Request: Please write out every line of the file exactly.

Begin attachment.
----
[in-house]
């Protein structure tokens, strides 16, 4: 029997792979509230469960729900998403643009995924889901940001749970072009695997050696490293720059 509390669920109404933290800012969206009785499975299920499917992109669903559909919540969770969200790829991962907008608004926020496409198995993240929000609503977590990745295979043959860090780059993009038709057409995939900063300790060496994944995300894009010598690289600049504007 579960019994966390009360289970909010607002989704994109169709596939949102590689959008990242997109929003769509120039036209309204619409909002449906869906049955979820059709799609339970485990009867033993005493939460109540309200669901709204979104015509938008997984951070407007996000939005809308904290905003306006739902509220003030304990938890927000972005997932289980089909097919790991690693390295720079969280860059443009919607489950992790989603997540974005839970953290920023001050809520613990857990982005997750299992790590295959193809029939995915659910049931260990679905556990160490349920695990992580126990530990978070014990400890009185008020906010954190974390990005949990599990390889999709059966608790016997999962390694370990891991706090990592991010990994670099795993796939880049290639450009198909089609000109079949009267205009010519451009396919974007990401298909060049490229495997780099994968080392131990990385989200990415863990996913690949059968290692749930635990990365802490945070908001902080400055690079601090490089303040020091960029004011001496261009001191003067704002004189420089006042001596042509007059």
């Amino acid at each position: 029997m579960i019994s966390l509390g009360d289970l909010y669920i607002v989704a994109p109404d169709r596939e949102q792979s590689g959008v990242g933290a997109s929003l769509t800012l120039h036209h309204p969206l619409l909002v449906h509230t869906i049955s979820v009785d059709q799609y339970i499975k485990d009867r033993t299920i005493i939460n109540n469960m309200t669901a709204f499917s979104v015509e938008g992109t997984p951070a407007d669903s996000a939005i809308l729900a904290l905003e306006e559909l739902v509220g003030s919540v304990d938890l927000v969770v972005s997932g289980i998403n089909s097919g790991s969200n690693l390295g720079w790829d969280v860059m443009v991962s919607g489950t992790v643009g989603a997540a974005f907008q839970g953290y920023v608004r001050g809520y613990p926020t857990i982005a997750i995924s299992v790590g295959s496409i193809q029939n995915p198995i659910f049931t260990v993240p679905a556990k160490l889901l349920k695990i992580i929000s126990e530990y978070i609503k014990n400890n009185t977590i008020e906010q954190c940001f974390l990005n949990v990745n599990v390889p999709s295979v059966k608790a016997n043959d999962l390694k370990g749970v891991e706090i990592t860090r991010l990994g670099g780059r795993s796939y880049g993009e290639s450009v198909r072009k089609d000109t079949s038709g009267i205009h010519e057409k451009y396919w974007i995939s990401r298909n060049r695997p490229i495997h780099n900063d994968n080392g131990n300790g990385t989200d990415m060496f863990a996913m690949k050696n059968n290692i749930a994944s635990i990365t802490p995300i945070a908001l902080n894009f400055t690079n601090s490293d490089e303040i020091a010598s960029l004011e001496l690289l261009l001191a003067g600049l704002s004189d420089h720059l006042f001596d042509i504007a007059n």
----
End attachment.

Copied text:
[in-house]
């Protein structure tokens, strides 16, 4: 029997792979509230469960729900998403643009995924889901940001749970072009695997050696490293720059 509390669920109404933290800012969206009785499975299920499917992109669903559909919540969770969200790829991962907008608004926020496409198995993240929000609503977590990745295979043959860090780059993009038709057409995939900063300790060496994944995300894009010598690289600049504007 579960019994966390009360289970909010607002989704994109169709596939949102590689959008990242997109929003769509120039036209309204619409909002449906869906049955979820059709799609339970485990009867033993005493939460109540309200669901709204979104015509938008997984951070407007996000939005809308904290905003306006739902509220003030304990938890927000972005997932289980089909097919790991690693390295720079969280860059443009919607489950992790989603997540974005839970953290920023001050809520613990857990982005997750299992790590295959193809029939995915659910049931260990679905556990160490349920695990992580126990530990978070014990400890009185008020906010954190974390990005949990599990390889999709059966608790016997999962390694370990891991706090990592991010990994670099795993796939880049290639450009198909089609000109079949009267205009010519451009396919974007990401298909060049490229495997780099994968080392131990990385989200990415863990996913690949059968290692749930635990990365802490945070908001902080400055690079601090490089303040020091960029004011001496261009001191003067704002004189420089006042001596042509007059």
């Amino acid at each position: 029997m579960i019994s966390l509390g009360d289970l909010y669920i607002v989704a994109p109404d169709r596939e949102q792979s590689g959008v990242g933290a997109s929003l769509t800012l120039h036209h309204p969206l619409l909002v449906h509230t869906i049955s979820v009785d059709q799609y339970i499975k485990d009867r033993t299920i005493i939460n109540n469960m309200t669901a709204f499917s979104v015509e938008g992109t997984p951070a407007d669903s996000a939005i809308l729900a904290l905003e306006e559909l739902v509220g003030s919540v304990d938890l927000v969770v972005s997932g289980i998403n089909s097919g790991s969200n690693l390295g720079w790829d969280v860059m443009v991962s919607g489950t992790v643009g989603a997540a974005f907008q839970g953290y920023v608004r001050g809520y613990p926020t857990i982005a997750i995924s299992v790590g295959s496409i193809q029939n995915p198995i659910f049931t260990v993240p679905a556990k160490l889901l349920k695990i992580i929000s126990e530990y978070i609503k014990n400890n009185t977590i008020e906010q954190c940001f974390l990005n949990v990745n599990v390889p999709s295979v059966k608790a016997n043959d999962l390694k370990g749970v891991e706090i990592t860090r991010l990994g670099g780059r795993s796939y880049g993009e290639s450009v198909r072009k089609d000109t079949s038709g009267i205009h010519e057409k451009y396919w974007i995939s990401r298909n060049r695997p490229i495997h780099n900063d994968n080392g131990n300790g990385t989200d990415m060496f863990a996913m690949k050696n059968n290692i749930a994944s635990i990365t802490p995300i945070a908001l902080n894009f400055t690079n601090s490293d490089e303040i020091a010598s960029l004011e001496l690289l261009l001191a003067g600049l704002s004189d420089h720059l006042f001596d042509i504007a007059n």